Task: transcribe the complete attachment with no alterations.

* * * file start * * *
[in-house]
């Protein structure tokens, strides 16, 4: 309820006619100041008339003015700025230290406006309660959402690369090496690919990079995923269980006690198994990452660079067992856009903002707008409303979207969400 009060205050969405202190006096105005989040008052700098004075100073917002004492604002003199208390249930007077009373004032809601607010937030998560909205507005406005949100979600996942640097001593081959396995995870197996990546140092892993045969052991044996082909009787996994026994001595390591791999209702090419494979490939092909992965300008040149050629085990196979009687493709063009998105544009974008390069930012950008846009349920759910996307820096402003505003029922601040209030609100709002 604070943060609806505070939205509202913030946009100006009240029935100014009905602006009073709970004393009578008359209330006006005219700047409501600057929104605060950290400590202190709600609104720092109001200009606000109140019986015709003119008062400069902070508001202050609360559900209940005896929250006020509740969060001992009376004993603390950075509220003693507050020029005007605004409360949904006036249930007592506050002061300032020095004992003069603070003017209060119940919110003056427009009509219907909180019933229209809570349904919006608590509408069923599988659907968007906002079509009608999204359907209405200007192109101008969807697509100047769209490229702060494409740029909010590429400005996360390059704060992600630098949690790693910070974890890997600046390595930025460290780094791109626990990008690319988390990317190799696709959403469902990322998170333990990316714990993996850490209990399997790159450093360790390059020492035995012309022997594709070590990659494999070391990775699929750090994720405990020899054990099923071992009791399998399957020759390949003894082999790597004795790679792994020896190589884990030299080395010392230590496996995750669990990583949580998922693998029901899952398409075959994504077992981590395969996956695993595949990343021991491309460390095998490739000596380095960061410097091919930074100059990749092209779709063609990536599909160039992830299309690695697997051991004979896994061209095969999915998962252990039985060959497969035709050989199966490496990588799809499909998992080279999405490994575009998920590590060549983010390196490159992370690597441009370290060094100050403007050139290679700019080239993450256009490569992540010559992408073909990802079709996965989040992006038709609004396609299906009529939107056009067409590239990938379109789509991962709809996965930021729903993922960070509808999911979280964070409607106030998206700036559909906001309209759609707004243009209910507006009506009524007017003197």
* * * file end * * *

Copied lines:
[in-house]
């Protein structure tokens, strides 16, 4: 309820006619100041008339003015700025230290406006309660959402690369090496690919990079995923269980006690198994990452660079067992856009903002707008409303979207969400 009060205050969405202190006096105005989040008052700098004075100073917002004492604002003199208390249930007077009373004032809601607010937030998560909205507005406005949100979600996942640097001593081959396995995870197996990546140092892993045969052991044996082909009787996994026994001595390591791999209702090419494979490939092909992965300008040149050629085990196979009687493709063009998105544009974008390069930012950008846009349920759910996307820096402003505003029922601040209030609100709002 604070943060609806505070939205509202913030946009100006009240029935100014009905602006009073709970004393009578008359209330006006005219700047409501600057929104605060950290400590202190709600609104720092109001200009606000109140019986015709003119008062400069902070508001202050609360559900209940005896929250006020509740969060001992009376004993603390950075509220003693507050020029005007605004409360949904006036249930007592506050002061300032020095004992003069603070003017209060119940919110003056427009009509219907909180019933229209809570349904919006608590509408069923599988659907968007906002079509009608999204359907209405200007192109101008969807697509100047769209490229702060494409740029909010590429400005996360390059704060992600630098949690790693910070974890890997600046390595930025460290780094791109626990990008690319988390990317190799696709959403469902990322998170333990990316714990993996850490209990399997790159450093360790390059020492035995012309022997594709070590990659494999070391990775699929750090994720405990020899054990099923071992009791399998399957020759390949003894082999790597004795790679792994020896190589884990030299080395010392230590496996995750669990990583949580998922693998029901899952398409075959994504077992981590395969996956695993595949990343021991491309460390095998490739000596380095960061410097091919930074100059990749092209779709063609990536599909160039992830299309690695697997051991004979896994061209095969999915998962252990039985060959497969035709050989199966490496990588799809499909998992080279999405490994575009998920590590060549983010390196490159992370690597441009370290060094100050403007050139290679700019080239993450256009490569992540010559992408073909990802079709996965989040992006038709609004396609299906009529939107056009067409590239990938379109789509991962709809996965930021729903993922960070509808999911979280964070409607106030998206700036559909906001309209759609707004243009209910507006009506009524007017003197």